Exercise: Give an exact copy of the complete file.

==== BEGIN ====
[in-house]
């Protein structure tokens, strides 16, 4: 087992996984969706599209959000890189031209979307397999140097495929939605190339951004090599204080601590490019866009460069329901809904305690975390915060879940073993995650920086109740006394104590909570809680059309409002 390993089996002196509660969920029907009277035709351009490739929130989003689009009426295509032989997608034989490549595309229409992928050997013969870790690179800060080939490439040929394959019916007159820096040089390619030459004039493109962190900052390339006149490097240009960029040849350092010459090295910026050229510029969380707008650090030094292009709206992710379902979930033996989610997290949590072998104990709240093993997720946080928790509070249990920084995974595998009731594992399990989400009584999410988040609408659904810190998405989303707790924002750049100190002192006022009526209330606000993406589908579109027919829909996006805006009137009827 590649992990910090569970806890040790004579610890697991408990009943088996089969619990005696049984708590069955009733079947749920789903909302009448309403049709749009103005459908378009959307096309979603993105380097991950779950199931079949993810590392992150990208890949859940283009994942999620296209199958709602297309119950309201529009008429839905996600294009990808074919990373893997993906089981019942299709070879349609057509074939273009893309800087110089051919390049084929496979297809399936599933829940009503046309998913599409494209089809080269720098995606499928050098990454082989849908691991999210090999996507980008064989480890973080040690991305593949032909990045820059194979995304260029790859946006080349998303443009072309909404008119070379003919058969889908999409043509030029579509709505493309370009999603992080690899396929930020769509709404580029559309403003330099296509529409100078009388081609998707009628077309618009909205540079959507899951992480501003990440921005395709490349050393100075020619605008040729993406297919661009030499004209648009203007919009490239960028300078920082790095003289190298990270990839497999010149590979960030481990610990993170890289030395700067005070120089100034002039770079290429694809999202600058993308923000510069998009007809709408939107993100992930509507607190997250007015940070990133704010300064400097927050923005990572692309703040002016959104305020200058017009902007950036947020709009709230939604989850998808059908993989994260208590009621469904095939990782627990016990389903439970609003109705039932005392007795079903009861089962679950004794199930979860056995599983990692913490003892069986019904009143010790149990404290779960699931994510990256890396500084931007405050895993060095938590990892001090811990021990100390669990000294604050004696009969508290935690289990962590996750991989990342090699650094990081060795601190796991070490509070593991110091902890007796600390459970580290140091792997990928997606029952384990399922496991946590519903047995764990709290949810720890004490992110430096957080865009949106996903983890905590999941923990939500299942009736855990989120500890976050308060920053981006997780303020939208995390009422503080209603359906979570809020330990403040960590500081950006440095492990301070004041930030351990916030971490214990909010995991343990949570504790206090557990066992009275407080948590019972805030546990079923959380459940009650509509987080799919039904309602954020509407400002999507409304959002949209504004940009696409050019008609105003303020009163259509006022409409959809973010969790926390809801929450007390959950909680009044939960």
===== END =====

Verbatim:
[in-house]
């Protein structure tokens, strides 16, 4: 087992996984969706599209959000890189031209979307397999140097495929939605190339951004090599204080601590490019866009460069329901809904305690975390915060879940073993995650920086109740006394104590909570809680059309409002 390993089996002196509660969920029907009277035709351009490739929130989003689009009426295509032989997608034989490549595309229409992928050997013969870790690179800060080939490439040929394959019916007159820096040089390619030459004039493109962190900052390339006149490097240009960029040849350092010459090295910026050229510029969380707008650090030094292009709206992710379902979930033996989610997290949590072998104990709240093993997720946080928790509070249990920084995974595998009731594992399990989400009584999410988040609408659904810190998405989303707790924002750049100190002192006022009526209330606000993406589908579109027919829909996006805006009137009827 590649992990910090569970806890040790004579610890697991408990009943088996089969619990005696049984708590069955009733079947749920789903909302009448309403049709749009103005459908378009959307096309979603993105380097991950779950199931079949993810590392992150990208890949859940283009994942999620296209199958709602297309119950309201529009008429839905996600294009990808074919990373893997993906089981019942299709070879349609057509074939273009893309800087110089051919390049084929496979297809399936599933829940009503046309998913599409494209089809080269720098995606499928050098990454082989849908691991999210090999996507980008064989480890973080040690991305593949032909990045820059194979995304260029790859946006080349998303443009072309909404008119070379003919058969889908999409043509030029579509709505493309370009999603992080690899396929930020769509709404580029559309403003330099296509529409100078009388081609998707009628077309618009909205540079959507899951992480501003990440921005395709490349050393100075020619605008040729993406297919661009030499004209648009203007919009490239960028300078920082790095003289190298990270990839497999010149590979960030481990610990993170890289030395700067005070120089100034002039770079290429694809999202600058993308923000510069998009007809709408939107993100992930509507607190997250007015940070990133704010300064400097927050923005990572692309703040002016959104305020200058017009902007950036947020709009709230939604989850998808059908993989994260208590009621469904095939990782627990016990389903439970609003109705039932005392007795079903009861089962679950004794199930979860056995599983990692913490003892069986019904009143010790149990404290779960699931994510990256890396500084931007405050895993060095938590990892001090811990021990100390669990000294604050004696009969508290935690289990962590996750991989990342090699650094990081060795601190796991070490509070593991110091902890007796600390459970580290140091792997990928997606029952384990399922496991946590519903047995764990709290949810720890004490992110430096957080865009949106996903983890905590999941923990939500299942009736855990989120500890976050308060920053981006997780303020939208995390009422503080209603359906979570809020330990403040960590500081950006440095492990301070004041930030351990916030971490214990909010995991343990949570504790206090557990066992009275407080948590019972805030546990079923959380459940009650509509987080799919039904309602954020509407400002999507409304959002949209504004940009696409050019008609105003303020009163259509006022409409959809973010969790926390809801929450007390959950909680009044939960």